(Published in: Mail Today, 27 November 2011)

by Dinesh C. Sharma

OVER the next two weeks beginning Monday, climate change debate will hog the limelight as politicians and officials from all over the world converge in Durban to ‘ negotiate’ the future of this planet.

We will hear renewed promises of cutting down carbon emissions, flow of technology and funds to poor countries for adaptation, new mechanisms for carbon trade, and hackneyed talk of equity and burden sharing. At the end, there may be an agreed ‘ outcome’ or a declaration to do more in the future. The futility of this exercise is clear from the fact that while climate talks have gone on for more than a decade now, emissions have reached record highs.

Kyoto Protocol, the only instrument that binds rich countries into committing emission reduction, completes its first term in 2012, and its future is in peril. The US wants a new climate treaty that has everybody, including emerging polluters — India and China — on board. India, on the other hand, feels that signing on any targets will hamper its economic growth. Two weeks at Durban is too short a period to break this stalemate.

Praful Bidwai lays bare the contours of climate politics as it has evolved over the past two decades at the international level as well as within India. While criticising the developed world for doing nothing to cut down emissions and relying on market- based mechanisms such as carbon trade to fulfil their climate responsibilities, the author finds India’s policy equally flawed as well.

The Indian position of ‘ emission rights’ based on the per capita norm is deeply problematic.

Nobody has the right to emit earth- warming gases or the right to pollute, argues Bidwai. Ironically, the Indian government which argues for equity in international negotiations turns a blind eye to iniquitous access to the socalled ‘ carbon space’ within India.

In the name of development and For rural electrification, Praful Bidwai pitches the idea of doing away with the national grid and develop renewable energy.

poverty alleviation, India is using the ‘ per capita norm’ to cover up profligate consumption levels of its own elites. Just as the rich West, Indian elites loath the idea that they may have to forgo certain luxuries to prevent dangerous climate change.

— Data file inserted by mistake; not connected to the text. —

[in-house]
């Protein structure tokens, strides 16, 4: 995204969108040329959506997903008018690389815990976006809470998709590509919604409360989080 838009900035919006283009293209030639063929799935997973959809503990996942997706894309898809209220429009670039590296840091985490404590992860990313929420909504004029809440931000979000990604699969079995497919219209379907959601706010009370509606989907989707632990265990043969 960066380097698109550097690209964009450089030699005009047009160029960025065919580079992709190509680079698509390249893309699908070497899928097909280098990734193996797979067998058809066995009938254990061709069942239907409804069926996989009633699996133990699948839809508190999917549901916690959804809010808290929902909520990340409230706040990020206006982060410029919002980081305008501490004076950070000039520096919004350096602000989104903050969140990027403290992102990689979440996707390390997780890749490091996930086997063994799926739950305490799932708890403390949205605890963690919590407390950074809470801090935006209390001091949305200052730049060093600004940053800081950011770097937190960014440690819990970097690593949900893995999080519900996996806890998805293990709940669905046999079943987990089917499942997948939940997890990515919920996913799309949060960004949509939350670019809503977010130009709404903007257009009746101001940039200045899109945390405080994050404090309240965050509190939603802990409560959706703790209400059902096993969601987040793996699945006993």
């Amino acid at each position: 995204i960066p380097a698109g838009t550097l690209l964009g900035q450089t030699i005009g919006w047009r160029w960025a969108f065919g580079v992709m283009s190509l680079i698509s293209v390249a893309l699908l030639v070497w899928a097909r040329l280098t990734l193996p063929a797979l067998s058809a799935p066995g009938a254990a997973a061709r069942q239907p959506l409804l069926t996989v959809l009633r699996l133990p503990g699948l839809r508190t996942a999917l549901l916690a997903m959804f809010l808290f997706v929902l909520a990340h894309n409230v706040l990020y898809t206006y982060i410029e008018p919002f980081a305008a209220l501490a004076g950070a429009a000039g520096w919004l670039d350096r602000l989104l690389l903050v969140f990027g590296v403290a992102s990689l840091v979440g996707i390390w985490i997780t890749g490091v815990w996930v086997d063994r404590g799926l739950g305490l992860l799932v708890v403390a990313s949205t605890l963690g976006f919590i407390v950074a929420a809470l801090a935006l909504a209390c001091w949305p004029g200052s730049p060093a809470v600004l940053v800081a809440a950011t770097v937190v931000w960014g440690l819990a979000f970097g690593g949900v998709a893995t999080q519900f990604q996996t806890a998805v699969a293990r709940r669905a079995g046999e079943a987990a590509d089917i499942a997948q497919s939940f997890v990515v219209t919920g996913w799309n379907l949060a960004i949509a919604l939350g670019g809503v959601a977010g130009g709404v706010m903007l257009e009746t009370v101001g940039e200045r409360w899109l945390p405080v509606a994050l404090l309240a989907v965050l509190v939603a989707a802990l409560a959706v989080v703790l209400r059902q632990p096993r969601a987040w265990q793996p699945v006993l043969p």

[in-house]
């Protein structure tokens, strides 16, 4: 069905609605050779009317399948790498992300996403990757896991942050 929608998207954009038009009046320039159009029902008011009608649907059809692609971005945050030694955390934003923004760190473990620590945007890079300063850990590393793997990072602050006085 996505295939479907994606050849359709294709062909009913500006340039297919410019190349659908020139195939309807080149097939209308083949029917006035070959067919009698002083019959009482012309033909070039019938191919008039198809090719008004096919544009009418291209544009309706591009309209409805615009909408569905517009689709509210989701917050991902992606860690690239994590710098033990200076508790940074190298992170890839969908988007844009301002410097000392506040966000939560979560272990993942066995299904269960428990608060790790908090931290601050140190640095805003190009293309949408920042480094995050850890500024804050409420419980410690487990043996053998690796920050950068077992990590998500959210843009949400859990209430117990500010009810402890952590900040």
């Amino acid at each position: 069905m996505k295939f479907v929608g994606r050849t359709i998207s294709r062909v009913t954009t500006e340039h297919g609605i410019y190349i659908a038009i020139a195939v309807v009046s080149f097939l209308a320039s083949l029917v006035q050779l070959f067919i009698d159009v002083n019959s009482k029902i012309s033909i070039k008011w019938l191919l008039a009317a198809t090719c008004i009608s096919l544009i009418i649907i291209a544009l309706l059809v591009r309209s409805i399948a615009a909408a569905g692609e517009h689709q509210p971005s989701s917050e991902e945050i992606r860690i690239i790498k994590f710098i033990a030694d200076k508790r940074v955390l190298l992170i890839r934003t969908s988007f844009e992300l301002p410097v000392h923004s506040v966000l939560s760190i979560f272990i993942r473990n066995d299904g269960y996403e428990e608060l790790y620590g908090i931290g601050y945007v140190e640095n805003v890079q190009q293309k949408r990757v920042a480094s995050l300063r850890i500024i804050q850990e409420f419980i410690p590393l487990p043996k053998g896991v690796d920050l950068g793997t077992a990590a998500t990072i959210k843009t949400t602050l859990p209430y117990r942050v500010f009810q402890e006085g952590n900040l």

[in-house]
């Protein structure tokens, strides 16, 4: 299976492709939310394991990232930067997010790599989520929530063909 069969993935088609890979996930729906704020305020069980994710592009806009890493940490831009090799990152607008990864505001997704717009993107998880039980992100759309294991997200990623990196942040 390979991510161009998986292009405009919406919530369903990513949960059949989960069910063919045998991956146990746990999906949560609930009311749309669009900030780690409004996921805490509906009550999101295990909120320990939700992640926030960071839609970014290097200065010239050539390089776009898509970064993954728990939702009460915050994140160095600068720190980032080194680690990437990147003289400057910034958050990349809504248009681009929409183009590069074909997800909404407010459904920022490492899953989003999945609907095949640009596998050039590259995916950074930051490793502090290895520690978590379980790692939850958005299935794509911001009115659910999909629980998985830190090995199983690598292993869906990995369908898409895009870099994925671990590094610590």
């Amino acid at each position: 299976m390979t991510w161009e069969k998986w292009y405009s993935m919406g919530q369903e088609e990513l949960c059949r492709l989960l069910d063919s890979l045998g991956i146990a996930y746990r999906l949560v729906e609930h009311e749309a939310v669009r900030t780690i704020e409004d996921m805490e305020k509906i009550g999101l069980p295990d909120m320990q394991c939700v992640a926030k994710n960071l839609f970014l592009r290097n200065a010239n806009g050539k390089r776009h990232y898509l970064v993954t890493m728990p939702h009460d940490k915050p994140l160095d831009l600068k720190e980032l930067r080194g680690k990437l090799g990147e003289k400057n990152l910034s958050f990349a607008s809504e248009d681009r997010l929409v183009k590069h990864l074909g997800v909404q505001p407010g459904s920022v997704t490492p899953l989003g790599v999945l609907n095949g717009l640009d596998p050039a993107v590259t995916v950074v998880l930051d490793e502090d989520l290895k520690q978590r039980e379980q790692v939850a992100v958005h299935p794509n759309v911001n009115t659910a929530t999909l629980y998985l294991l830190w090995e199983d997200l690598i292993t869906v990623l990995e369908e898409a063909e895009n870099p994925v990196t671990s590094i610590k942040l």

The book provides an excellent critique of the National Action Plan on Climate Change ( NAPCC), which was devised in a hurry in June 2008. There is hardly anything new in the plan. Its emphasis is on maintaining existing growth and consumption patterns, while improving energy efficiency and promoting renewables.

This, according to the author, hardly adds up to a change in direction. In the absence of any short-, medium- or long- term goals, the plan can hardly be called a strategy for climate change. As a counter to the NAPCC, Bidwai offers a practical agenda for ‘low carbon development’ in India. Even as it continues to fight for a just deal at the international level, India must implement its own strategy for low carbon development. Such a strategy should include a boost to energy efficiency, reduce energy use in agriculture, reforms in the energy generation sector, energy efficiency in construction, aggressive promotion of public transport and alternatives to air-conditioning.

For electricity in rural areas, a grid- independent decentralised system based on renewables would be a better option than using centralised power generation and distribution.

Just as Bidwai provides an alternative to the national climate change programme, he presents various proposals for a global climate deal that is “ fair, ambitious and binding.” Given his passion for a nuclear- free India, the author has devoted two chapters on what he calls the false promise of nuclear energy in the backdrop of Fukushima.

The narrative is well- researched and passionately told, making it an essential reading for everyone.